Skin-to-skin cesarean delivery means a lot to parents … and more



Skin-to-skin cesarean delivery means a lot to patients

I am a childbirth educator at Wentworth-Douglass Hospital in Dover, New Hampshire. I am also one of the childbirth education coordinators at the hospital. We have had a protocol for skin-to-skin cesarean delivery for about a year. This is an issue that I feel very strongly about. I have had emails from past patients saying how much having their babies “skin to skin” after cesarean delivery has meant to them. The research showing benefits of skin-to-skin contact after delivery is strong.

I also teach for Isis Parenting and have been encouraging my students to ask for skin to skin in the OR as well. I’m so encouraged to see Dr. Camann and Dr. Barbieri exploring the possibility of making skin to skin possible in the OR for families in the Boston area.

Another video showing the benefits of skin to skin focuses on breastfeeding. It’s called “Breast is Best” and can be viewed at

Stacy Swain
Dover, New Hampshire

Family-centered cesareans draw families from afar

We have been offering family-centered cesareans for 1 year now. We call it the gentle cesarean. The baby is taken from the obstetrician and placed skin to skin with the mother. We have noticed that, when left skin to skin, these babies often self-attach and begin to breastfeed as the surgery is completed. Mother, father, and baby leave the OR and go to the obstetric postanesthesia care unit. We have had no complications, only happy patients and families. We have also noticed that people are driving past many other hospitals just to have their cesarean with us because we offer this practice.

Nancy J. Travis, RN, BC, CPN, BSN, MS
Cape Coral, Florida

Dr. Barbieri responds: Cooperation between team members leads to the best outcomes

We appreciate the video link provided by Ms. Swain and the report from Ms. Travis on the success of patient-centered cesarean delivery in her hospital. In our birthing unit, we greatly value the clinical care and program leadership provided by our childbirth educators, doulas, obstetric nurses, and nurse midwives, who have long championed patient-, baby- and family-centered care. The clinical leadership of our doulas, obstetric nurses, and nurse midwives is critical to continuously improve the care we provide. If we always work together as a team, we will achieve the best outcomes for our patients and their families.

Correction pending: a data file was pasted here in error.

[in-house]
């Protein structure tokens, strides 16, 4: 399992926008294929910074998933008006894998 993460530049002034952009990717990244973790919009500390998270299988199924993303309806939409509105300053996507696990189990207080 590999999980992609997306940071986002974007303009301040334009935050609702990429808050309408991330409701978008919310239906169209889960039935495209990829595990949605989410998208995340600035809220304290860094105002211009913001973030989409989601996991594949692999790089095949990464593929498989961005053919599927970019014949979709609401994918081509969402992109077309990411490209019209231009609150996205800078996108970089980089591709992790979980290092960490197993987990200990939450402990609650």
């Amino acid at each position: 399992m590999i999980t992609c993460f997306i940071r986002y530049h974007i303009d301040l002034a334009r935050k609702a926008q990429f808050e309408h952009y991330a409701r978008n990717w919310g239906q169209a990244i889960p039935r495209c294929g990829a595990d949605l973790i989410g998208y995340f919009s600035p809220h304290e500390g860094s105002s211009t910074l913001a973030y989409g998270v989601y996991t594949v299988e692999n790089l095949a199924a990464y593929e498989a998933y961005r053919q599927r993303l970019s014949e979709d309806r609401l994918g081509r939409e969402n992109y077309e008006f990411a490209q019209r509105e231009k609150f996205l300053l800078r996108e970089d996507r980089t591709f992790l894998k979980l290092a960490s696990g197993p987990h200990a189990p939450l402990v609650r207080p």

Extra caution is warranted in cases of shoulder dystocia

I enjoyed Dr. Barbieri’s editorial about obstetric brachial plexus injury (OBPI). I have an additional suggestion to reduce the incidence of this injury.

When faced with a significant shoulder dystocia, I exercise extra caution when applying the McRoberts maneuver and gentle downward pressure of the fetal head simultaneously, as the rotation of the symphysis pubis (and the fetal shoulder) in a cephalic fashion, in concert with forces that keep the fetal head static, may inadvertently cause further “stretch” to the brachial plexus. If initial attempts to apply gentle downward pressure to the fetal head do not relieve the dystocia, I take a quick break to catch my breath and remove my hands from the area, to allow my assistants to rotate the maternal pelvis via the McRoberts maneuver. I then resume attempts to relieve the shoulder dystocia by delivering the posterior arm or performing rotational maneuvers.

Andrea Shields, MD
Dayton, Ohio

The axillae can tell you whether dystocia is present

At vaginal delivery we strive to avoid fetal asphyxia and brachial plexus injury. After delivery of the fetal head, we refrain from pulling on the head, as this could strain the brachial plexus. Rather, we insert a finger into the vagina to identify the fetal axillae, first anteriorly and then posteriorly. If we cannot touch the anterior fetal axilla, that means it is lodged high behind the maternal pubis. At this point, we consider internal rotation of the fetal shoulder or suprapubic pressure. If the posterior axilla is palpable, it can be hooked with a fingertip, and gentle traction applied, to bring the posterior shoulder deeper into the pelvis, and this often dislodges the anterior shoulder. Of course, if a fetal hand is encountered posteriorly, it can be delivered, also permitting descent of the anterior shoulder. If neither anterior nor posterior fetal axilla can be palpated, then the shoulders are both outside the pelvis, and the fetal head should be pushed back into the vagina preparatory to cesarean delivery.

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